CHARLESTON, W.Va. -- Dr. Blair Thrush and Sandy Wotring attended West Virginia University during the same four years in the 1960s.
On Saturday, the husband and wife will be honored with the same award -- as West Virginia Health Right's 2012 Volunteers of the Year. They'll be recognized at the clinic's annual fundraiser, where Health Right's 30th anniversary will be celebrated.
This is the first time the free clinic in Charleston has presented two people with the award. Health Right's executive director, Pat White, said because the two volunteer together, it makes sense to honor them both.
"When they volunteer, they both come in and see patients together," White said. "They exemplify the spirit of West Virginia Health Right. They've been volunteering for probably around 15 years. That's a long time to be helping folks out.
"It goes above and beyond what you might expect from somebody from the health-care profession to stay in that long and serve that many patients."
Thrush and Wotring each graduated from WVU with bachelor's degrees in 1967. They didn't know each other in college but Wotring joined Thrush's private practice as its nurse practitioner in 1990.
Wotring said she always knew she wanted to be a nurse. When she graduated from high school, most women became nurses, secretaries or teachers, she said.
After graduating from WVU and working at Charleston Area Medical Center, Wotring said she wanted to do even more in the health-care field.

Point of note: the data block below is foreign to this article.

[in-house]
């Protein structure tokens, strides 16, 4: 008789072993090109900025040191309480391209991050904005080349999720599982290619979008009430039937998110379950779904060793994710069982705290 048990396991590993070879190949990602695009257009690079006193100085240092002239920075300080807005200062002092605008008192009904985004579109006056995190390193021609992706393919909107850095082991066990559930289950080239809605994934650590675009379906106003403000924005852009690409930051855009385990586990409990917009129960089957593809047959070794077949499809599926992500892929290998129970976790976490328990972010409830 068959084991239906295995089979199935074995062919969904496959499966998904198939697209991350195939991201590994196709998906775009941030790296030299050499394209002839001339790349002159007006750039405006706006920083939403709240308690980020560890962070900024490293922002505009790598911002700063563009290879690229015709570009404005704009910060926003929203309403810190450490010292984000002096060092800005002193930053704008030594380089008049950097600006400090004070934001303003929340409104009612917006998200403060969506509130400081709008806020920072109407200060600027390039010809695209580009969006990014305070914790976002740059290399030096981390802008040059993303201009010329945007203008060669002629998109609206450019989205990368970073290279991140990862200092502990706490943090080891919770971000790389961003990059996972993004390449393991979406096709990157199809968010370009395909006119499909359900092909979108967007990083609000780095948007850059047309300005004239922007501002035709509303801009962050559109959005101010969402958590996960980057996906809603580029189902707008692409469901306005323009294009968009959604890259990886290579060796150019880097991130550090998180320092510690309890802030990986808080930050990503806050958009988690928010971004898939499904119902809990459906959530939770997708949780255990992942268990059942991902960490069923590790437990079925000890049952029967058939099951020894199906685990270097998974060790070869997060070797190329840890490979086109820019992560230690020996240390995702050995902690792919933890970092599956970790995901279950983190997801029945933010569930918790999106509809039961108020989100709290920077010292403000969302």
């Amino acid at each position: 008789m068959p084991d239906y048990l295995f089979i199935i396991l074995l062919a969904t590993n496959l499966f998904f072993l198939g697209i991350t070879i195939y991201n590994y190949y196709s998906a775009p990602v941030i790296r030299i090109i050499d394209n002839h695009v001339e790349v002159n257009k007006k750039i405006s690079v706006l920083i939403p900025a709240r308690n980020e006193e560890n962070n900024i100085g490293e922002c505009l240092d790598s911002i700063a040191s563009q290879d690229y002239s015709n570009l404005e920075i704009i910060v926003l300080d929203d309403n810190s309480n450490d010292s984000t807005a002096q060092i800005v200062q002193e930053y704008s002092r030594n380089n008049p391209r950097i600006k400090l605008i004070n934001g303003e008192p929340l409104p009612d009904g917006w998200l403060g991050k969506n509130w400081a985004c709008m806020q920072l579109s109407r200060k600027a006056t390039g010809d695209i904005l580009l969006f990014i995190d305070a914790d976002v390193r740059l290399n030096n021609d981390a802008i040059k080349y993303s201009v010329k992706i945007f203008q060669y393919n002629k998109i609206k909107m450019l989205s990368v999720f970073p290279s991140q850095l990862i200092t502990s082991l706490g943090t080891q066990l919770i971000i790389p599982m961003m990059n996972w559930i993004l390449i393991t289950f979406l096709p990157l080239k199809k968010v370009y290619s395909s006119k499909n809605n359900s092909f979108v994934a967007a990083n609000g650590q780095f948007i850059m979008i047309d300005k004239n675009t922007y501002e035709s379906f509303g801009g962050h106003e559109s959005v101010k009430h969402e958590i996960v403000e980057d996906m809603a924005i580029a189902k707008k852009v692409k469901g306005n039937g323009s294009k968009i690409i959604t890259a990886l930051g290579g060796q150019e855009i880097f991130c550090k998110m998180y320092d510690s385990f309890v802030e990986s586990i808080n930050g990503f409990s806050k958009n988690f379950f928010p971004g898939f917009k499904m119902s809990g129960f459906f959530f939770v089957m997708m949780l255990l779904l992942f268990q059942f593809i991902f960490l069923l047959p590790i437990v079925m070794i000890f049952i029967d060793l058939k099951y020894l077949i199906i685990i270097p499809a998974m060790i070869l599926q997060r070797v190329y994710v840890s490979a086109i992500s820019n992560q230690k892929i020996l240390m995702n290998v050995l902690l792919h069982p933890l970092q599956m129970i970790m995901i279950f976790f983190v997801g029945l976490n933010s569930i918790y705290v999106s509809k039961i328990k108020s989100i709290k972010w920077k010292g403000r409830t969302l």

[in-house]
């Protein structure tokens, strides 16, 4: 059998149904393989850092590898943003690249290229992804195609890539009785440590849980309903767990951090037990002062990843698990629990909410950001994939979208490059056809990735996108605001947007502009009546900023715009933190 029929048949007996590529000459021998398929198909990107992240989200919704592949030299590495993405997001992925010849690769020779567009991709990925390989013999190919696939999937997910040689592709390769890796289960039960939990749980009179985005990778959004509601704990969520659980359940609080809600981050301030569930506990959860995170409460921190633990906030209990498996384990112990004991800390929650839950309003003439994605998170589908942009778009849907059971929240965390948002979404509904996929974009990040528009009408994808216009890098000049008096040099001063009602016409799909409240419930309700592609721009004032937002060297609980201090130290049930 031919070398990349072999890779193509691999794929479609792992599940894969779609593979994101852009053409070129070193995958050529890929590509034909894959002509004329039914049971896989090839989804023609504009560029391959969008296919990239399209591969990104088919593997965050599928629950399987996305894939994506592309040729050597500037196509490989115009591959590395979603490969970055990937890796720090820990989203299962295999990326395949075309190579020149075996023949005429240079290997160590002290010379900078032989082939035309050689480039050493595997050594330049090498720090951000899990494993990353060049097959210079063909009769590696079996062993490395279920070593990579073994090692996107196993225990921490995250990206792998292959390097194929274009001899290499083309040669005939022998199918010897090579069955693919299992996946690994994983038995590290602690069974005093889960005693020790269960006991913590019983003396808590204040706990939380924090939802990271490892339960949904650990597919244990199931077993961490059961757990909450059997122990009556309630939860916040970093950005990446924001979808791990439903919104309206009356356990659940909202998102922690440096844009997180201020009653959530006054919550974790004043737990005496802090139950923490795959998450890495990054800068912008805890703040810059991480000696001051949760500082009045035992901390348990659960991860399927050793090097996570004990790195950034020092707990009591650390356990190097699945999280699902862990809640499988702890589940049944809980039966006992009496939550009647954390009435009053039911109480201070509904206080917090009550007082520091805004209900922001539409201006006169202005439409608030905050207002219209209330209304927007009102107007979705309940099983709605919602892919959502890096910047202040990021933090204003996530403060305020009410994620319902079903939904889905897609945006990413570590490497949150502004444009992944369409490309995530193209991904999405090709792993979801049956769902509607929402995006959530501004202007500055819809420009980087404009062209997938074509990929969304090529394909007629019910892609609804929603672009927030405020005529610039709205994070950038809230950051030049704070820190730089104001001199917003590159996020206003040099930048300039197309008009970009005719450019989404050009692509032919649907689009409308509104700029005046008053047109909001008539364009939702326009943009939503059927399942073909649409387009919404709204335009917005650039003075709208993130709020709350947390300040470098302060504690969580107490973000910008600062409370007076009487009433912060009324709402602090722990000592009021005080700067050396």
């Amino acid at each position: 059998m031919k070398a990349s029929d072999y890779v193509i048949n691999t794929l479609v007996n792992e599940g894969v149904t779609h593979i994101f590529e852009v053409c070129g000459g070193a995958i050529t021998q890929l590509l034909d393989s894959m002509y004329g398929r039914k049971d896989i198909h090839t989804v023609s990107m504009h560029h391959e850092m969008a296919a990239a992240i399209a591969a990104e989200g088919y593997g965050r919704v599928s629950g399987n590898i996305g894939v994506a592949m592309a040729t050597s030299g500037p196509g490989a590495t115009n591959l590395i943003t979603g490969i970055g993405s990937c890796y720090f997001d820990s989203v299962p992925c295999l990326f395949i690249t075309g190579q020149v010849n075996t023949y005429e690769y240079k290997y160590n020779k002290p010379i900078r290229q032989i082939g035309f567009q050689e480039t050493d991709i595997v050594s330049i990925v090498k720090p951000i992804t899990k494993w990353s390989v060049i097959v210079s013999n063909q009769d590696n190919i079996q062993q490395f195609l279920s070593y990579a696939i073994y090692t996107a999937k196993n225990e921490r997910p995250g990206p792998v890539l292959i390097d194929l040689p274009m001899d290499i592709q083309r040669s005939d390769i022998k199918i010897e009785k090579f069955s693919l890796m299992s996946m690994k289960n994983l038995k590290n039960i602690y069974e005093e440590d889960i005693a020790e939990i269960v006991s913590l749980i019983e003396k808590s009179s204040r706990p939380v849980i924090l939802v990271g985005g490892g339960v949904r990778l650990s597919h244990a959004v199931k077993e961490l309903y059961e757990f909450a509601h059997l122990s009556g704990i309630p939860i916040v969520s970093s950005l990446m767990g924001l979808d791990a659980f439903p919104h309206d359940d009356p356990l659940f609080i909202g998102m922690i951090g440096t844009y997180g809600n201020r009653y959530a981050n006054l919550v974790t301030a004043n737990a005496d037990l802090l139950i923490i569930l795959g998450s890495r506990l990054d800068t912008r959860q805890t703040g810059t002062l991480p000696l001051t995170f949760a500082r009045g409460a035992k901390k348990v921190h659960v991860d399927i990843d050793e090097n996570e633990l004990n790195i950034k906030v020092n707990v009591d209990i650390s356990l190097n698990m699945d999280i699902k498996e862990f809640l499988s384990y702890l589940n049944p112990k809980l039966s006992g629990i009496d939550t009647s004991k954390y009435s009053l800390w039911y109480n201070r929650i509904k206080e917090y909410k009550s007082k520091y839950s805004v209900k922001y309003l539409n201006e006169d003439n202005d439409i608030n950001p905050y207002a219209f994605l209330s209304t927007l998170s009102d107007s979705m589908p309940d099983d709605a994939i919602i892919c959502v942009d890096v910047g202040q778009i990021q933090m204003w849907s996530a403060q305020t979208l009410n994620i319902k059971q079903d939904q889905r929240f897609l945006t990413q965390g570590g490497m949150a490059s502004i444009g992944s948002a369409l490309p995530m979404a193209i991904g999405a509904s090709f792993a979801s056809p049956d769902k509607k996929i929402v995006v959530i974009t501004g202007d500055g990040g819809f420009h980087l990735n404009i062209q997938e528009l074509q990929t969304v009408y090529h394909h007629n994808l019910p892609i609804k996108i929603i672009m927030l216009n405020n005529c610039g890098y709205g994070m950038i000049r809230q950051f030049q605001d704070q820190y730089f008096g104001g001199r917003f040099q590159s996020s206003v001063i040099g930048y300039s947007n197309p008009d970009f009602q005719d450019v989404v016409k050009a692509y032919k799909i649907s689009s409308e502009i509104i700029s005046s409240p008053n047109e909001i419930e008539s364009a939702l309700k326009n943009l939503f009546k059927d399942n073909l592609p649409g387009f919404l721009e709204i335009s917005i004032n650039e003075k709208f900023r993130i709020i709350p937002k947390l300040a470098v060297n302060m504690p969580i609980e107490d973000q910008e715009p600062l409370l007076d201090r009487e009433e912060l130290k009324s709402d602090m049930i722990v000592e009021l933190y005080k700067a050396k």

"In West Virginia, nowhere in the state did they offer a nurse practitioner program at that time. Pittsburgh had a big master's program so I became a family nurse practitioner," Wotring said.
Wotring graduated from the University of Pittsburgh with a master's degree in 1988.
Like Wotring, Thrush always knew what his career would be. Unlike her, it wasn't completely his choice.
"My dad told me I was going to be a doctor," Thrush said. "I'm the oldest of eight children. Seven out of the eight are doctors and my dad was a surgeon in Clarksburg."
After graduating from WVU's medical school in 1970, Thrush interned at the University of Wisconsin-Madison until 1973.
Thrush said he lucked into being an allergist -- "a perfect fit for me," he said -- when the U.S. Army needed an allergist. After being drafted during the Vietnam War, he spent a year in Japan and then trained as an allergist for two years at Walter Reed Army Medical Center. He taught in the army's teaching centers in Hawaii and San Francisco.
But as a born-and-raised West Virginian, he wanted to come back home. In 1979, he started the allergy department at the WVU Medical Center.
"When I went back to West Virginia as a professor in 1979, it was the same job I had in the Army, I had just gotten out of the uniform and had gone to work for WVU," Thrush said. "If I hadn't done the allergy thing in the Army I'm not sure what I would have done, but I like being an allergist. I like the work we do."
Thrush and his partner, Dr. James Clark, spend a couple of hours with each patient -- performing allergy, skin and breathing tests -- at their office on Noyes Avenue in Kanawha City (they have another office in Teays Valley).
On a full day, Thrush said he will see four new patients and have 20 follow-up appointments.